Ankara(1929-35)/ City as a Stage of Politics: The Political Context of Ankara in 1920s-30s

Ankara(1929-35)/ City as a Stage of Politics: The Political Context of Ankara in 1920s-30s
Aerial View of Kizilay, revealing the point at which the axis veers towards Çankaya, bypassing the Government Quarter. Image Courtesy of Architekturmuseum Tu Berlin. INV. NR. 22975.

In Jansen’s original master plan for Ankara, it was obviously literal and symbolic in the careful design of a symmetrical boulevard, locations of Government institutions and monuments. However, the consequences, to the physical form and language of Ankara, of series of changes in plans made by Atatürk, were highly underrated by the President himself. In the following series of blog posts, we would look into how the city is served as a stage of political narratives particular in the case of Ankara.

Jansen's revised drawings for the pivotal point where the boulevard was originally meant to bifurcate symmetrically. Drawn in October 1930, this modification at the square, to the left of the drawing, reroutes one main boulevard towards Çankaya. Image Courtesy of Architekturmuseum Tu Berlin. INV. NR. 22975.
Jansen’s revised drawings for the pivotal point where the boulevard was originally meant to bifurcate symmetrically. Drawn in October 1930, this modification at the square, to the left of the drawing, reroutes one main boulevard towards Çankaya. Image Courtesy of Architekturmuseum Tu Berlin. INV. NR. 22975.

The result of rerouting the North-South axis to the Southeast (terminating at the Presidential Palace instead of the National Assembly) was almost immediate. Milli Müdafaa (National Defense) Avenue, which formed the western edge of the site lost importance and decayed; while the western edge naming after the President (Atatürk Boulevard), flourished. Housing development along the boulevard drastically increased afterwards towards the Kavaklıdere- Çankaya Hills, and numerous luxurious villas stood on the way to the Presidential Palace (Kezer 2015). Thus, the imbalanced urban development and pattern for population growth were further intensified and diversified in the isolated “Old City”, eastern, and the western Ankara. What is more critical is the violation of the carefully scripted symbolism in the master plan. Rudolf Nadolny, the German Ambassador in Turkey from 1924 to 1933, described in his autobiography that, the Presidential Palace became the crowning element in the layout of the capital and the narrative it was to engender (Nadolny 1985), undercutting power of the National Assembly.”The axis turned into a service road between office buildings rather than the ceremonial passage it was envisioned to be”, and the connection between the National Assembly and the rest of the Government Quarter was further weakened upon the completion of the new westbound artery in 1960 through the Government Quarter, National Assembly became totally isolated (Kezer 2015). This actually revealed the large disputes over the country’s political order, thus how Atatürk expanded his public personhood in the early ages of the Republic.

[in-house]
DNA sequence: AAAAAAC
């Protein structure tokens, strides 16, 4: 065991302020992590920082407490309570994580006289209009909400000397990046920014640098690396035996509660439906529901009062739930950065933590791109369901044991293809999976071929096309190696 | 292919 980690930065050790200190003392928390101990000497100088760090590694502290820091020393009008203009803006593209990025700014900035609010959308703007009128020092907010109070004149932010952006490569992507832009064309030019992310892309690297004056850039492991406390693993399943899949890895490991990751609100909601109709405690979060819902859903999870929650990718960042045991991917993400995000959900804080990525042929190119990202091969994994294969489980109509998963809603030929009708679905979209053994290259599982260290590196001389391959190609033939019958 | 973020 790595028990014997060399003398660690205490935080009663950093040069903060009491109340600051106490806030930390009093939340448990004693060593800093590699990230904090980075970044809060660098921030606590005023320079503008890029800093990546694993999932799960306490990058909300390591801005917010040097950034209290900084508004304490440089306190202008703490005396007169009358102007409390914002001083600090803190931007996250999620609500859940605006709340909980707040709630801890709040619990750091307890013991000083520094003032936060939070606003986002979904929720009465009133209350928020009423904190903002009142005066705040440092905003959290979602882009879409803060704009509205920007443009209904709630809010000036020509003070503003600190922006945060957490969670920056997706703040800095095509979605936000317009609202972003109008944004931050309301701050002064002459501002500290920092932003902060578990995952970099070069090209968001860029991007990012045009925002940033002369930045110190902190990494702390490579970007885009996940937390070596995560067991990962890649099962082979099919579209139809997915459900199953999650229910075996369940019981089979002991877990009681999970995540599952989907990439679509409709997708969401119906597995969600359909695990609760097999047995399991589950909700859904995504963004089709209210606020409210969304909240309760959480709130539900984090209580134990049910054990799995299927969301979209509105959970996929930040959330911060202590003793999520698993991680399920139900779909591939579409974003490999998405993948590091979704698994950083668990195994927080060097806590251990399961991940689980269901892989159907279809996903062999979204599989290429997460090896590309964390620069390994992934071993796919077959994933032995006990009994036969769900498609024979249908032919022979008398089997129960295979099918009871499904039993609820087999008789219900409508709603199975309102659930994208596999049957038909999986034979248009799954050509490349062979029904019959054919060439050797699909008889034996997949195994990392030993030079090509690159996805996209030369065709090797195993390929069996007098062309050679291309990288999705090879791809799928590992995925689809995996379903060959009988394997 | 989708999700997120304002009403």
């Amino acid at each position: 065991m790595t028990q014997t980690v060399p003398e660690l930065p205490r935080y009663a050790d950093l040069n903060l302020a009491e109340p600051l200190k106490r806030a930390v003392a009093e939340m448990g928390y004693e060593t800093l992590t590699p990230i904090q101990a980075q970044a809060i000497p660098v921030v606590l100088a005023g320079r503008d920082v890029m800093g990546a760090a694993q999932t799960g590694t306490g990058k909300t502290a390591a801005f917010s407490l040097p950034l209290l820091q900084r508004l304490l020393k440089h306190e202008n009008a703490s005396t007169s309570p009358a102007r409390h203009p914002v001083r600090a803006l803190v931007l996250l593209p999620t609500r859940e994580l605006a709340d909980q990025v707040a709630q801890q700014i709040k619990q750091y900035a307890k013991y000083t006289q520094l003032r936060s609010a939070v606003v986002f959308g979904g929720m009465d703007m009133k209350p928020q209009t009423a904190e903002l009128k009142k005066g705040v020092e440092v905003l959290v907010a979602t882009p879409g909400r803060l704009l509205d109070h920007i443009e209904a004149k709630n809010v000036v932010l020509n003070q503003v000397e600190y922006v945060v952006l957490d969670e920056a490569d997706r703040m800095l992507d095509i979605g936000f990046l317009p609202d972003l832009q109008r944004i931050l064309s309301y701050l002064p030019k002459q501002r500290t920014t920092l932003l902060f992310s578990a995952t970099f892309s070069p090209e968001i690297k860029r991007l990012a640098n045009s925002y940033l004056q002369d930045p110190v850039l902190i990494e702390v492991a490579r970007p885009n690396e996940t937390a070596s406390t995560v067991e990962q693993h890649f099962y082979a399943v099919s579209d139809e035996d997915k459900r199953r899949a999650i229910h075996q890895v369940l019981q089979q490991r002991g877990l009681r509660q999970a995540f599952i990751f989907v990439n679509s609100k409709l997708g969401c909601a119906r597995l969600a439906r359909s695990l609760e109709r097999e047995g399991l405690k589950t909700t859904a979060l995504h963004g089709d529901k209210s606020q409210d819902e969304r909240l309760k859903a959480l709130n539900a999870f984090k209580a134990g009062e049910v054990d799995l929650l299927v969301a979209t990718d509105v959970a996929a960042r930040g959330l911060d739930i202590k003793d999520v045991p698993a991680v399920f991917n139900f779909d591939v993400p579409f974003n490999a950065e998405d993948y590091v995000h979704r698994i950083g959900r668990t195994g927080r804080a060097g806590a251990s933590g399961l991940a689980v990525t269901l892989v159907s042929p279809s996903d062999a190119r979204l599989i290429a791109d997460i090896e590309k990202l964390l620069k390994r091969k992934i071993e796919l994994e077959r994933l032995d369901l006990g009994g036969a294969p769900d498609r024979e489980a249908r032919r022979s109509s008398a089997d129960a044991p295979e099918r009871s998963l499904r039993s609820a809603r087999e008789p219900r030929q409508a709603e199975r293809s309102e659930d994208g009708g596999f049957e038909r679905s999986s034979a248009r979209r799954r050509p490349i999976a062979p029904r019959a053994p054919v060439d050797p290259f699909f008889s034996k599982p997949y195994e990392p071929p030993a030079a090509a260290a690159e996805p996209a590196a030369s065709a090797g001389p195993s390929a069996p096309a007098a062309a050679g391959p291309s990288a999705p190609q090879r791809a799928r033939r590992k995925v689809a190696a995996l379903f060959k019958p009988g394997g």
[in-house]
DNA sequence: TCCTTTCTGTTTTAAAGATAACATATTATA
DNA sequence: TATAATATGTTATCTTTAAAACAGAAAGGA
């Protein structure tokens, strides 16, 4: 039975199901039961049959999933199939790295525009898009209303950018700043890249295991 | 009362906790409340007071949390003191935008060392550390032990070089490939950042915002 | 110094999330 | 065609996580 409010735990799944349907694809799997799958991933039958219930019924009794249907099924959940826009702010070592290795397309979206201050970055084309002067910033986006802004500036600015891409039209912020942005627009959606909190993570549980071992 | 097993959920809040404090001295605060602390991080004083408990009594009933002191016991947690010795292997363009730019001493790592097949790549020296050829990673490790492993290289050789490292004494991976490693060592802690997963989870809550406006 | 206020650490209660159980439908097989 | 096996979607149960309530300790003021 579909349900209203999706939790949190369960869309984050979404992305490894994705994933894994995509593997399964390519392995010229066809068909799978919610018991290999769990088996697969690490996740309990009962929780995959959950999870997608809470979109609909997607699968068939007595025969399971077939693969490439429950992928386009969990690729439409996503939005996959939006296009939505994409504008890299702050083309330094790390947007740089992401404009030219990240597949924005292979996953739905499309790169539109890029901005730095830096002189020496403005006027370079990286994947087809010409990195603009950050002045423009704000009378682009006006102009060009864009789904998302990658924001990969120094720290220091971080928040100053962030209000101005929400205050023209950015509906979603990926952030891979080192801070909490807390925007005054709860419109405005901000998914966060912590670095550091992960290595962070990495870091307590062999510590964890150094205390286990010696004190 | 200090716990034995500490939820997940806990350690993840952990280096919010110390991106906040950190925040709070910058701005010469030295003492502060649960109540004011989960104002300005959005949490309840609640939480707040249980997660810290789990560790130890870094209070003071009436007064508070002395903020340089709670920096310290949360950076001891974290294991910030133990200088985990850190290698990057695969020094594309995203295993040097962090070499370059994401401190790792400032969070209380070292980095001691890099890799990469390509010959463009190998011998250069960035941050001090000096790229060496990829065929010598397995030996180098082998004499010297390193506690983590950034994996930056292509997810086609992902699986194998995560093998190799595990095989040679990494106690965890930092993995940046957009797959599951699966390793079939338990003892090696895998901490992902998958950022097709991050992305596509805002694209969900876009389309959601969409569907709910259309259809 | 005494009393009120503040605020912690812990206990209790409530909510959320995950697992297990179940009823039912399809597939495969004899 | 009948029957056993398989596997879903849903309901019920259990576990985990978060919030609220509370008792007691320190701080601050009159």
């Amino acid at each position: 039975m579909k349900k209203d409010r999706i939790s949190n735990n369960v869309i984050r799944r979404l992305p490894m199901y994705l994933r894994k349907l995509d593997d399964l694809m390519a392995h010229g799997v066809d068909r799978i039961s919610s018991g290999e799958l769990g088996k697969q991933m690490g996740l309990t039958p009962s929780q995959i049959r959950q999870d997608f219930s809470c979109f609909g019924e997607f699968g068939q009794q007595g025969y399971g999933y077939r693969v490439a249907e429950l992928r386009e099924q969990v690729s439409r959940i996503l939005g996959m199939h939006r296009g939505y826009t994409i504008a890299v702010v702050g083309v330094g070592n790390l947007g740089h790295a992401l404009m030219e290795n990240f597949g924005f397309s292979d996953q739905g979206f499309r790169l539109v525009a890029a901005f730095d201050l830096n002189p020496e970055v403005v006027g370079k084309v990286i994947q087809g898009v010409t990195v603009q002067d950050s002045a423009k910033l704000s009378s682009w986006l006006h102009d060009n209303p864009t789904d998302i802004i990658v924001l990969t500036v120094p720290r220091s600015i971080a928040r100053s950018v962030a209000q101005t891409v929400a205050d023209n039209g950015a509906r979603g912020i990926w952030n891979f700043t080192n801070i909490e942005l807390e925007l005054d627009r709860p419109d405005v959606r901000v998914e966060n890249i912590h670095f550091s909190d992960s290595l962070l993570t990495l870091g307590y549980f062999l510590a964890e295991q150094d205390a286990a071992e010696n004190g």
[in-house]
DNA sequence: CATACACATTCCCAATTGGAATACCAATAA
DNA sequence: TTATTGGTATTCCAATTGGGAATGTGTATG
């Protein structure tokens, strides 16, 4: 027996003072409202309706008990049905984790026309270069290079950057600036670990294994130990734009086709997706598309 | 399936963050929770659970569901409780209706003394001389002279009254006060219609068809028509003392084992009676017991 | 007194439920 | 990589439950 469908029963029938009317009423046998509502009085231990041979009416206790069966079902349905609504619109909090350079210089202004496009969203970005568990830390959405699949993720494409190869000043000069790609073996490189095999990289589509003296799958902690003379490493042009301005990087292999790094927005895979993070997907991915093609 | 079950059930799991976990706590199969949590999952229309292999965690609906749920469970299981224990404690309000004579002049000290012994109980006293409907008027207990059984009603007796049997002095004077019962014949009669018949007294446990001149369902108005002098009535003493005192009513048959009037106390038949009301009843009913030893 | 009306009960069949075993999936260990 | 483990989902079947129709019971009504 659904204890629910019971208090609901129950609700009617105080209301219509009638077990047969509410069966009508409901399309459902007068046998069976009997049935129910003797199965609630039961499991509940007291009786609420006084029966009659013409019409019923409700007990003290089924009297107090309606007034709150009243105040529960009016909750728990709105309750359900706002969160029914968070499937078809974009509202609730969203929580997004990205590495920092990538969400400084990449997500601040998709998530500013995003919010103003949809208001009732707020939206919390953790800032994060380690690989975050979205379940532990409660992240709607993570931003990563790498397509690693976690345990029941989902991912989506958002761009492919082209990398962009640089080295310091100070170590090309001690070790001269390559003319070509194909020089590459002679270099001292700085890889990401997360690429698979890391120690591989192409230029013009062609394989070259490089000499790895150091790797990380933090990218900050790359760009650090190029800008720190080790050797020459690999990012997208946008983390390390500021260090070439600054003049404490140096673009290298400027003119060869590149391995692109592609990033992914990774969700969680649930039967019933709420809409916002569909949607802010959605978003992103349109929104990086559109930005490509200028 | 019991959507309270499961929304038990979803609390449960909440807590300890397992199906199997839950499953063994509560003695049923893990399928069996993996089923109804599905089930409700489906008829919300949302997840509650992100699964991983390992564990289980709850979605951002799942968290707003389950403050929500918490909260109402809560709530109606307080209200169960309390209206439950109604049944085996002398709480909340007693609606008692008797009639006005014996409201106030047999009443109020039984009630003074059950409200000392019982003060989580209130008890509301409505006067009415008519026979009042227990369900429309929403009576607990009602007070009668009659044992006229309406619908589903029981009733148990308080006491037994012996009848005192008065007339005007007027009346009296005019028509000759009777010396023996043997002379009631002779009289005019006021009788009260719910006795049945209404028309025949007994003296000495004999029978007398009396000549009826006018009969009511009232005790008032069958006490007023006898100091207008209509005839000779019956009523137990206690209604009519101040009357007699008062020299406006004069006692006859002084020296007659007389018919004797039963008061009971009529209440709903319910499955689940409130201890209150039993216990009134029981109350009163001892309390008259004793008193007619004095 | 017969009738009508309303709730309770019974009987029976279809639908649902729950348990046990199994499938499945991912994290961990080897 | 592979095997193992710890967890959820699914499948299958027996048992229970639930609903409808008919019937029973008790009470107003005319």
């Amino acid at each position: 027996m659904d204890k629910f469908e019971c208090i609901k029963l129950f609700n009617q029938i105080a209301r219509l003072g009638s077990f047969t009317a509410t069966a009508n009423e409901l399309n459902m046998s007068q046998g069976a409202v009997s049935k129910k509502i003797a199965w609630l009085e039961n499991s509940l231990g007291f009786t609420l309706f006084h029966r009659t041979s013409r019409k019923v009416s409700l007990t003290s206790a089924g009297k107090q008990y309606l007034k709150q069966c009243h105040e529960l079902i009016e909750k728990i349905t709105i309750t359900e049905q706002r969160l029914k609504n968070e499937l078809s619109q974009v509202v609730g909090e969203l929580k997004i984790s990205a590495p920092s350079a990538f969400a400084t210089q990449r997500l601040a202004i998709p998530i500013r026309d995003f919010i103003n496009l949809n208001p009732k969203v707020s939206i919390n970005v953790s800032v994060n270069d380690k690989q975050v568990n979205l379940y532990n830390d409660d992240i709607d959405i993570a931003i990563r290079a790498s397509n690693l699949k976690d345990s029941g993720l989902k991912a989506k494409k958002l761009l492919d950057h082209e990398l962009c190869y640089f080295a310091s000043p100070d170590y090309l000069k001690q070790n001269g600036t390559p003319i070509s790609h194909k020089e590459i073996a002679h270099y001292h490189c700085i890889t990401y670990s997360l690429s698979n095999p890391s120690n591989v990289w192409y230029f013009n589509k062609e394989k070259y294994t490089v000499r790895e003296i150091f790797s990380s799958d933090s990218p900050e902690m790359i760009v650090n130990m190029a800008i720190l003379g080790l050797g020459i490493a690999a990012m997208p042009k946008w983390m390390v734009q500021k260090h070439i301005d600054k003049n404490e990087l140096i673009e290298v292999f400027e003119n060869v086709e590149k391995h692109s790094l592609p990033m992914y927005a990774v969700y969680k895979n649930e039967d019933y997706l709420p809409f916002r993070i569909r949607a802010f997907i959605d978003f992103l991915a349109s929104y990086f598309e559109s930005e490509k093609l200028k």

Aerial View of Kizilay, revealing the point at which the axis veers towards Çankaya, bypassing the Government Quarter. Image Courtesy of Architekturmuseum Tu Berlin. INV. NR. 22975.
Aerial View of Kizilay, revealing the point at which the axis veers towards Çankaya, bypassing the Government Quarter. Image Courtesy of Architekturmuseum Tu Berlin. INV. NR. 22975.